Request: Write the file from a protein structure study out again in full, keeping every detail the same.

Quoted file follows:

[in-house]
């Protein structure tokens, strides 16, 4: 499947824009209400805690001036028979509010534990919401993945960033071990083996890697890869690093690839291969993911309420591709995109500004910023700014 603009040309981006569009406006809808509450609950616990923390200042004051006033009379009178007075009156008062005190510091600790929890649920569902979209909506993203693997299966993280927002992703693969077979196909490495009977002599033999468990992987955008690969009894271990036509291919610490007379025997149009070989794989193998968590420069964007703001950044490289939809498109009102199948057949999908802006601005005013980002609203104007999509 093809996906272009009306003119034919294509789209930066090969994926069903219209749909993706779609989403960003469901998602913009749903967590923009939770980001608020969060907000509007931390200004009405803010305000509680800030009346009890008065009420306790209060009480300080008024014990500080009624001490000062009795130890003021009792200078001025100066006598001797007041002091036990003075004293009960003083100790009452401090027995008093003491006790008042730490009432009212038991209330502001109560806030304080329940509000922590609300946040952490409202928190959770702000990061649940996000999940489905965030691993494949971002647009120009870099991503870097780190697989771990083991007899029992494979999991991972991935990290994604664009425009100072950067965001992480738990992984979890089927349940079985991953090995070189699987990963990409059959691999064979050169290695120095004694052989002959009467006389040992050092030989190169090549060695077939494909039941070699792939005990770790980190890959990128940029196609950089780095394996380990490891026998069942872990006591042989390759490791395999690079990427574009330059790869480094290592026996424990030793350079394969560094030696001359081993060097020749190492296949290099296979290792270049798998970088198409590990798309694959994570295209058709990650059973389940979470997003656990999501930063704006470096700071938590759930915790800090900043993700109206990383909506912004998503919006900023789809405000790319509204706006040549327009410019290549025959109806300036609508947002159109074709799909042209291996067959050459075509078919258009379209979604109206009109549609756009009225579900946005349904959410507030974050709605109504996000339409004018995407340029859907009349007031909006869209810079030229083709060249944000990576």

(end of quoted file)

[in-house]
């Protein structure tokens, strides 16, 4: 499947824009209400805690001036028979509010534990919401993945960033071990083996890697890869690093690839291969993911309420591709995109500004910023700014 603009040309981006569009406006809808509450609950616990923390200042004051006033009379009178007075009156008062005190510091600790929890649920569902979209909506993203693997299966993280927002992703693969077979196909490495009977002599033999468990992987955008690969009894271990036509291919610490007379025997149009070989794989193998968590420069964007703001950044490289939809498109009102199948057949999908802006601005005013980002609203104007999509 093809996906272009009306003119034919294509789209930066090969994926069903219209749909993706779609989403960003469901998602913009749903967590923009939770980001608020969060907000509007931390200004009405803010305000509680800030009346009890008065009420306790209060009480300080008024014990500080009624001490000062009795130890003021009792200078001025100066006598001797007041002091036990003075004293009960003083100790009452401090027995008093003491006790008042730490009432009212038991209330502001109560806030304080329940509000922590609300946040952490409202928190959770702000990061649940996000999940489905965030691993494949971002647009120009870099991503870097780190697989771990083991007899029992494979999991991972991935990290994604664009425009100072950067965001992480738990992984979890089927349940079985991953090995070189699987990963990409059959691999064979050169290695120095004694052989002959009467006389040992050092030989190169090549060695077939494909039941070699792939005990770790980190890959990128940029196609950089780095394996380990490891026998069942872990006591042989390759490791395999690079990427574009330059790869480094290592026996424990030793350079394969560094030696001359081993060097020749190492296949290099296979290792270049798998970088198409590990798309694959994570295209058709990650059973389940979470997003656990999501930063704006470096700071938590759930915790800090900043993700109206990383909506912004998503919006900023789809405000790319509204706006040549327009410019290549025959109806300036609508947002159109074709799909042209291996067959050459075509078919258009379209979604109206009109549609756009009225579900946005349904959410507030974050709605109504996000339409004018995407340029859907009349007031909006869209810079030229083709060249944000990576």